- Why do people keep referring to Borgin & Burkes as a "pawnshop?" It seemed more like an antique store to me, a place which sells a certain kind of item, and also buys such items to sell.
Just how stupid is the wizarding world?
- So Lockhart’s plan is to track down wizards that accomplished amazing tasks, wipe their memories, and then claim he did the tasks himself. However, in order for Lockhart to know about these acts of heroism, he had to have heard about them from someone else which means the story has spread far enough for a large number of people to have already heard it. He does this enough times to write several books and not one person goes “I thought so-and-so killed that thing/saved that village/cured that disease? The number of people that know hes lying must be staggering, how does he get away with it?
- While I agree in general, that yes, the wizarding world in HP is very, very stupid, there might be some justifications in this case. Lockhart apparently commited all his "feats" in some distant and secluded backwater settlements (I mean, even more secluded and backwater than the wizarding world in general), whose residents, of course, do not read his books, and those who do read, never bother to go and check anything and stubbornly ignore the obvious nonsenses his books must be riddled with (now, why does this sound so familiar...?). Sure, those residents might find out that their savior was stricken with amnesia, but I guess, for an evil-fighter it is an occupational hazard, and since they don't know about other similair cases, it doesn't raise their suspicions. Lockhart risked exposure, of course, but then any scam-artist does. Of course, you'd think that after he wrote how he cured a werevolf even his fangirls would start wondering why isn't there a long line of them standing at his doors, but that must be me being that nagging alien thing again.
- In other words, the muggle equilavent of Lockhart would be a guy who claimed to have assassinated Osama bin Laden, the Saddam Hussein, and Adolf Hitler... and on one occasion cured AIDS.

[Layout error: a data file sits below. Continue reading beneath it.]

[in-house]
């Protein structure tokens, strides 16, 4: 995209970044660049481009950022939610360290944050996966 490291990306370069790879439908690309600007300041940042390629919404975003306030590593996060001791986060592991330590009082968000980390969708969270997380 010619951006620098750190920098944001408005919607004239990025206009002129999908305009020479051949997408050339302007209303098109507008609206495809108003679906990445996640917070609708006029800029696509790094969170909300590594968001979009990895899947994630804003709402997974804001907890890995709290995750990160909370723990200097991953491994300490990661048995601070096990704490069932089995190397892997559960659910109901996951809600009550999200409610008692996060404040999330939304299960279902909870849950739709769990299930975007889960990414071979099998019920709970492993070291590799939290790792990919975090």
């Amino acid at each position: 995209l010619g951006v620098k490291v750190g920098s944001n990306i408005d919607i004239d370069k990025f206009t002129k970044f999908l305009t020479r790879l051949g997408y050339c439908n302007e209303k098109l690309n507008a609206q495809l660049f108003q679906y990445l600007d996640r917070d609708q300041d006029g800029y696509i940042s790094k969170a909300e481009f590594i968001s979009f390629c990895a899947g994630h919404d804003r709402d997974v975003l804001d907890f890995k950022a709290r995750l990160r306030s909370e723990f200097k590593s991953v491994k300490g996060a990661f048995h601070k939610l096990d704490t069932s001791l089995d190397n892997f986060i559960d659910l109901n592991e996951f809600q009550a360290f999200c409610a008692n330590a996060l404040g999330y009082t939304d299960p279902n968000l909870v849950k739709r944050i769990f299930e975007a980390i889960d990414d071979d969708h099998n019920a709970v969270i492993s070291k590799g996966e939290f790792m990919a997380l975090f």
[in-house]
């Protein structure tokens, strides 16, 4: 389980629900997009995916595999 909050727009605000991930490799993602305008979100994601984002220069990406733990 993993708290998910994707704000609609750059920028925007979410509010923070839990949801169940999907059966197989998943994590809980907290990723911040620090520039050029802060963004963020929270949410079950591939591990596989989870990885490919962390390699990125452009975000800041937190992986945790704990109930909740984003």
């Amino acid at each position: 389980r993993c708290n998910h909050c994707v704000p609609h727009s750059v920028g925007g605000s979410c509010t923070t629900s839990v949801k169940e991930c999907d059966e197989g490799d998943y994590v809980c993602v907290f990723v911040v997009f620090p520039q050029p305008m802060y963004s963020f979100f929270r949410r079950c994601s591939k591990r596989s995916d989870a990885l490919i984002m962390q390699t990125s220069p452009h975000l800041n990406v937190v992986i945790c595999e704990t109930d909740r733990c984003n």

- After Lockhart did the first one, he would have become a famous monster hunter himself. It wouldn't surprise me if other monster hunters sought him out and got their stories stolen for their trouble. Also consider that Hermione showed in Deathly Hallows that you can not only remove a person's memory but edit others in their place. If some wizard said "Hey, I thought Joe Blow killed that dragon" then Joe Blow wouldn't know what he was talking about, and it would just be dismissed as a mistaken rumor.
- "It wouldn't surprise me if other monster hunters sought him out" - uhm, why? If the monster hunters actively sought each other out, it surely would not be limited to Lockhart - they would've known of each other's exploits and thus would've easily exposed the fraud once he approached them. You'd thing that monster-hunters would be suspicious and reclusive if they cared about their well-being.
Lockhart versus professionals
- Another question is how did a nincompoop like Lockhart manage to Obliviate not one, but a dozen of professional monster-hunters? Oh, sure he's good at the spell, but he'd still need to overpower or take them off guard, which, seeing his abysmal skills in sorcery, seems quite far-fetched.
- He probably showed up at their houses and tried to ingratiate himself to them as he asked them about what they did. Then he hit them with an Obliviate when they looked away to roll their eyes.
- They weren't professional monster hunters, they were people who had managed to overcome monsters when the situation arose.
- Does Hogwarts not screen their teachers before employing them or something? I mean, good lord, do they not review them every now again? How the hell did they actually let Lockhart teach there for as long as they did?! Even if they let him in based purely on his fame, surely someone would have complained when they realised how bad a teacher he was?
- It is explicitly stated that no one competent wants the job because every teacher who has it is fired or dies or something after a year, so they have to hire who they can get. The only other person who wanted it was Snape, and Dumbledore couldn't have given it to him because then Snape would be gone next year and Dumbledore wouldn't have had anyone to spy on Voldemort/help him protect Harry. He only gives him the job in HBP because he knows Snape is going to have to kill him and leave at the end of the year anyway.
- TOGA. There had been a string of single-term teachers. His immediate predecessor was KILLED in the job. Only a vain, pompous fool devoted to image would want the job.
- Harry needs to learn that glory-seeking and vanity are bad things. Lockhart is the visual aid.
- Harry already knew that glory-seeking and vanity were bad things. He always hated the publicity that went with being the Boy-Who-Lived. From book 1:
Harry: Everyone thinks I'm special. All those people in the Leaky Cauldron, Professor Quirrell, Mr. Ollivander... but I don't know anything about magic at all. How can they expect great things?
- For that matter, leaving Harry at the Dursleys was supposed to be the educational aid re: keeping Harry from getting a big head via his fame.